I first met drummer Steven Horgan when he was playing with another artist who I’ve written about in this column and performed with, the charismatic Bray. I was so drawn in by Steven’s creative and versatile approach after watching him perform an acoustic set with Bray, that I asked him to join me on several of my acoustic gigs over the years, most recently at my Sunday Brunch shows at Social Kitchen & Brewery in SF. It was there that Steven excitedly told me about his new musical baby and asked if I would give it a listen and write about it. Knowing firsthand what a consummate musician and cool guy Steven is, I was happy to oblige. Little did I know what I was getting myself into and how deep I would need to go…
The first thing I want to say about this band and record is there’s so much going on at once, one barely knows where to start…and that’s a good thing. So completely innovative and multi-leveled in its approach to blend several genres of classical, cultural, theatrical and popular alternative musical genres, The Stages Of Sleep’s Carousel is practically indescribably delicious. One minute they are reminiscent of the Gipsy Kings with their flamenco Spanish troubadour leanings, the next they take a German cabaret-esque Kurt Weill turn, and then they are powerfully rocking out ala Green Day – with intense lyrics and themes about the journey from troubled childhood to painful adolescence to love and loss and scathingly soul-searching adulthood that rival Pink Floyd in tone and dynamics – at times all in the same song. If it sounds complicated, it is - and probably makes for one of the most exciting and unpredictable stage shows in the world. Upon several listenings, I can’t wait to add the visual to this sonic masterpiece. With titles like “A Dagger, A Thorn, And A Splinter”, one can just begin to grasp all the twists and turns Carousel takes you on.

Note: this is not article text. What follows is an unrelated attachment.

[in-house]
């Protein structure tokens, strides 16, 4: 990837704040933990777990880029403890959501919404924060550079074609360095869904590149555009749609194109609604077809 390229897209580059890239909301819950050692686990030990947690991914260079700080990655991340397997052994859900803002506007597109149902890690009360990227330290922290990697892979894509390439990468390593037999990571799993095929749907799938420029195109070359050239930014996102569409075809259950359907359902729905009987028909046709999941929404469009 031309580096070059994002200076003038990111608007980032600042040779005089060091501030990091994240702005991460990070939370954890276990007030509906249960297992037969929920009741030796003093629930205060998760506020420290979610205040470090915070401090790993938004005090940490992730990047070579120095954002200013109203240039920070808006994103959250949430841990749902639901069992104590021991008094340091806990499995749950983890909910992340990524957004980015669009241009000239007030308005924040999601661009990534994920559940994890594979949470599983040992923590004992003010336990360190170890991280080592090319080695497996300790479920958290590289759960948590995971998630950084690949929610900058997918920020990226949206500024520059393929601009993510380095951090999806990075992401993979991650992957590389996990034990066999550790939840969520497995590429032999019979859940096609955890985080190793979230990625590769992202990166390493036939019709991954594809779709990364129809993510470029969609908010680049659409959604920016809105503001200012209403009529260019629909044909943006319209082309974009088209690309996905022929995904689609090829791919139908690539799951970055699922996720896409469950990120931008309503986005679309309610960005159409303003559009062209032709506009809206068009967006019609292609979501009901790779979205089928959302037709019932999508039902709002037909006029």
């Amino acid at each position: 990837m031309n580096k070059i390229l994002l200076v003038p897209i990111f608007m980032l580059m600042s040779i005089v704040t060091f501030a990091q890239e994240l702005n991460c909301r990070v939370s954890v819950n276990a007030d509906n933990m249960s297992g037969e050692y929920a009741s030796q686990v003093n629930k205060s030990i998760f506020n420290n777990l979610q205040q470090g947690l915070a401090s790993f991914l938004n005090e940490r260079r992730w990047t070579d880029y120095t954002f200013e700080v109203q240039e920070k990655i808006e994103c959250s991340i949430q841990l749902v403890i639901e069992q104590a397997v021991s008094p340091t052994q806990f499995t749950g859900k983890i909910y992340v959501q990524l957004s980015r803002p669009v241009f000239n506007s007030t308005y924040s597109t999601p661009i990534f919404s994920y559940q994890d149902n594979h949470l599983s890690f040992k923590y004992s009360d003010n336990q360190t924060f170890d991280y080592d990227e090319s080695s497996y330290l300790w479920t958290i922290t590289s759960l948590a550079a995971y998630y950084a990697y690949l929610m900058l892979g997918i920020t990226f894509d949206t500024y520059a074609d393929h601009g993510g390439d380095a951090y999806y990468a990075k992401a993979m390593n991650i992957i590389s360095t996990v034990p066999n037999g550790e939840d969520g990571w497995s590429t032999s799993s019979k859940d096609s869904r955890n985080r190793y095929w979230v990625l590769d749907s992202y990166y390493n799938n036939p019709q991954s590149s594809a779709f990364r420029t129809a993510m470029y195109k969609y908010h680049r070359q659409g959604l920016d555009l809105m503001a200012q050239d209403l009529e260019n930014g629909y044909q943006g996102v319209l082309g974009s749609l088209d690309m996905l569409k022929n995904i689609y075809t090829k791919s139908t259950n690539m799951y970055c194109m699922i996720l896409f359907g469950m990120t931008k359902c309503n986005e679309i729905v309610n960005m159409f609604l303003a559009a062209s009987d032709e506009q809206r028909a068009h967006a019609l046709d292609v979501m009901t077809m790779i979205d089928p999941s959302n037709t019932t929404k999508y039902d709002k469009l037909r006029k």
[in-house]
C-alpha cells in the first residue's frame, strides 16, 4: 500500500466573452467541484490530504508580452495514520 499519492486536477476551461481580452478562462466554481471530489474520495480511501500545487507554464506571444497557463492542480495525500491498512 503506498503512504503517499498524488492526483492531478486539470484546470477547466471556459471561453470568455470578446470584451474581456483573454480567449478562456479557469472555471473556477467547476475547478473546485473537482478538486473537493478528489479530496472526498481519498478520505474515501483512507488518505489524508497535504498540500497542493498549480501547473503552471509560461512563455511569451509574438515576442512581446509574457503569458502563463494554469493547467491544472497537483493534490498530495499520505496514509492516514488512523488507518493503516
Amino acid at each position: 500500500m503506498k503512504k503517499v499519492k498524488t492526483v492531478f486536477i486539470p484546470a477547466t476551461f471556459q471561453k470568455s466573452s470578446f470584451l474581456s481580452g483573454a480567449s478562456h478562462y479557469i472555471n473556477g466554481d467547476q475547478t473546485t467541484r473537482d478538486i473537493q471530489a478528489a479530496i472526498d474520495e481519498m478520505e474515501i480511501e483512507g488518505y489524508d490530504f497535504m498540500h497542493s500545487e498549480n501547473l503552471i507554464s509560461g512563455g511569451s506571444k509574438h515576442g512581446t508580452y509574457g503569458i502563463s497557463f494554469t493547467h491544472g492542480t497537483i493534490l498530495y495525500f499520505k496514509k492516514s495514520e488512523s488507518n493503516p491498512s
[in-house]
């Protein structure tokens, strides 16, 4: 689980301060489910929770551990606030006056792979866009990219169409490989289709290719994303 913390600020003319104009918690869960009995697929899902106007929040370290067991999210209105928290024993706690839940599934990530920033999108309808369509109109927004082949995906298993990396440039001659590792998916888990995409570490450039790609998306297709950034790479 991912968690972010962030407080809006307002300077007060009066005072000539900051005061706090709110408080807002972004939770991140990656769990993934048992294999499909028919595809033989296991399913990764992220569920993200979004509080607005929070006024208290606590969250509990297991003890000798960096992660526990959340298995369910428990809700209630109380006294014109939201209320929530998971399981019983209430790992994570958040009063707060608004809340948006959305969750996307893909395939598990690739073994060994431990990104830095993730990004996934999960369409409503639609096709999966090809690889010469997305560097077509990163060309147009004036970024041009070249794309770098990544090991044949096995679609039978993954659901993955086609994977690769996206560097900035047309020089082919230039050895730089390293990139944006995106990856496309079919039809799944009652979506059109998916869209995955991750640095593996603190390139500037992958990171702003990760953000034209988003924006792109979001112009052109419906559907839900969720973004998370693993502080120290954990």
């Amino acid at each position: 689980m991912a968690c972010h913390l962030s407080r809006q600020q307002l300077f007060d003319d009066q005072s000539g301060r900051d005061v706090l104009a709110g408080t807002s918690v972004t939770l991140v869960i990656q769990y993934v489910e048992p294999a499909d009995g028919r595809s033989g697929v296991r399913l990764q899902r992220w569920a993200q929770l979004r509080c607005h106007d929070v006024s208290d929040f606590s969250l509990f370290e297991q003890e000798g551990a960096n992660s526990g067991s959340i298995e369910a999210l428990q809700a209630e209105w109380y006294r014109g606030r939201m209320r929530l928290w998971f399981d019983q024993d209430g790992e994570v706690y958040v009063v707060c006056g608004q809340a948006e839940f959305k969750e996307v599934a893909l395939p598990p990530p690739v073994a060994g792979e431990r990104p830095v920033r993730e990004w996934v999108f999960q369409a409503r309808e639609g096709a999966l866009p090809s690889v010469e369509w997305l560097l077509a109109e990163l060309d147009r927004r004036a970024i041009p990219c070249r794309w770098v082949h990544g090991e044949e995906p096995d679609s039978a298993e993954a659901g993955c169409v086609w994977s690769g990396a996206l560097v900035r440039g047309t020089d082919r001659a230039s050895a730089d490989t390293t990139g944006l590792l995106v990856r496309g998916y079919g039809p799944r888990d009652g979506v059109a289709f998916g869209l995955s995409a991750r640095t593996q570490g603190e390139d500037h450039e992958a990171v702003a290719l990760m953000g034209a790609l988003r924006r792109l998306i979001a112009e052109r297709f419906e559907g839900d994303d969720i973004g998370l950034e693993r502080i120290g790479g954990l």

The Stages Of Sleep is a San Francisco Bay Area labor of love first conjured up by longtime friends Seth Paris and Jason Ardiles. Paris returned from musical studies in Ghana in 2008 and Ardiles was ripe and ready to forge this uncharted territory which knew no bounds. They joined forces with other childhood pals (percussionist/mixing engineer Max Savage and the afore-mentioned drummer Steven Horgan), and eventually drew in collaborators, session musicians, and band members across the geographic and musical board including The Quartet Rouge of the Green Day Tony award-winning musical American Idiot and trumpet/French horn player Kelly Pratt of the band Beirut. The end result is Carousel, released at the end of 2012, gaining a loyal fan base and garnering critical praise that is swiftly growing. Performing locally now, The Stages Of Sleep are preparing for a cross-country tour to bring their tour-de-force to the masses. This is a not snack food, it’s a full course, multi-ethnic and layered feast - and well worth the investment of mind, body and spirit. Take the plunge and dig in: http://thestagesofsleep.bandcamp.com/album/carousel.
Well, that’s all for now, folks. Have a fantabulous summer and see ya in the Fall! ###